Mass movements are hazardous events that may cause up to tens of thousands of fatalities. These types of mass movements are often triggered by high volume, high intensity rainfall events, intensive snow melt, and earthquakes. In debris flows, large rock fragments are transported at high speeds in a dense mixture of soil and water (as illustrated in the animation below), which produce large impact forces when impacting infrastructure. It is therefore difficult to protect infrastructure from such events.
The frequency and magnitude of mass movements are likely to increase in the near-future as a result of climate change, by an increase in extreme rainfall events, a prolonged snow-free season and disappearing permafrost that would otherwise stabilize soils and rock. We aim at understanding the processes and triggering factors of these mass wasting processes in order to mitigate damage and reduce fatalities, through a combination of fieldwork and scaled laboratory experiments.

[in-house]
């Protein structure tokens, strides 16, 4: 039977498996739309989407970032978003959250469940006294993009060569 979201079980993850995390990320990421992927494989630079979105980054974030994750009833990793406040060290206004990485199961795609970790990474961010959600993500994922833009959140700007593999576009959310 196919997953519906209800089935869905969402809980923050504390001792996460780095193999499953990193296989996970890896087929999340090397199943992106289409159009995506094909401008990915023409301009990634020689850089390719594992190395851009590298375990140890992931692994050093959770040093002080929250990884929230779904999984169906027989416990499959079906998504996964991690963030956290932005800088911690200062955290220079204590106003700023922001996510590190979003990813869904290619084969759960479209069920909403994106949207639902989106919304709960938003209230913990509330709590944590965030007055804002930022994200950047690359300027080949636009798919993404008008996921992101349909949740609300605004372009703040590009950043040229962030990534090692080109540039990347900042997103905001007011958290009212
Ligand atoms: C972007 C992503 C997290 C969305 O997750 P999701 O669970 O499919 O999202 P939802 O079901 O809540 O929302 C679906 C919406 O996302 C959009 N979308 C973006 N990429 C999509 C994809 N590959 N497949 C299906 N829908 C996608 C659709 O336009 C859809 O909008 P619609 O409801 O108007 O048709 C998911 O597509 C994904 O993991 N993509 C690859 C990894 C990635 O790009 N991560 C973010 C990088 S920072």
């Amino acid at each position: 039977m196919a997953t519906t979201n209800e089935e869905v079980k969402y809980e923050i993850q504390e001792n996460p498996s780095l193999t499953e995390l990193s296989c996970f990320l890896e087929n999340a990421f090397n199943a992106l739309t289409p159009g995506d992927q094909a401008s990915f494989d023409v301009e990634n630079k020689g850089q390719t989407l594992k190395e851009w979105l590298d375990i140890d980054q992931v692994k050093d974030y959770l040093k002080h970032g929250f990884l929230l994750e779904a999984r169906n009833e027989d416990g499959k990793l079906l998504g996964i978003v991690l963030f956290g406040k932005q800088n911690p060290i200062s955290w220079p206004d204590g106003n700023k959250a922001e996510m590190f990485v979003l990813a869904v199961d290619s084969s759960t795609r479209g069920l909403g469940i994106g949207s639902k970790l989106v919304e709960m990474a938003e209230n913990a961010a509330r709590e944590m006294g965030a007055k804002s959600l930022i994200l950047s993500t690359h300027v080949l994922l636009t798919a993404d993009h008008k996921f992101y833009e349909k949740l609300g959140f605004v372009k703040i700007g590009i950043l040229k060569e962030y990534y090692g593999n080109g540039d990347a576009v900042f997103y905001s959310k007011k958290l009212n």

An ongoing project in the Department of Physical Geography (NOW-Veni of Tjalling de Haas) focusses on unraveling debris-flow entrainment, through a combination of field measurements in the European Alps and physical modelling in the Earth Simulation Lab. The extent of a debris-flow hazard strongly depends on debris-flow volume, which depends on the amount of bed and bank material entrained by a debris flow. For hazard assessment and mitigation it is therefore of key importance to accurately estimate debris-flow volume. Unfortunately, accurate estimation of debris-flow volumes is currently hampered by a limited understanding of debris-flow entrainment. Our work on debris-flow entrainment will lead to more accurate debris-flow volume estimation, facilitating better hazard prediction and mitigation. The video below explains the field measurements related to this project in more detail.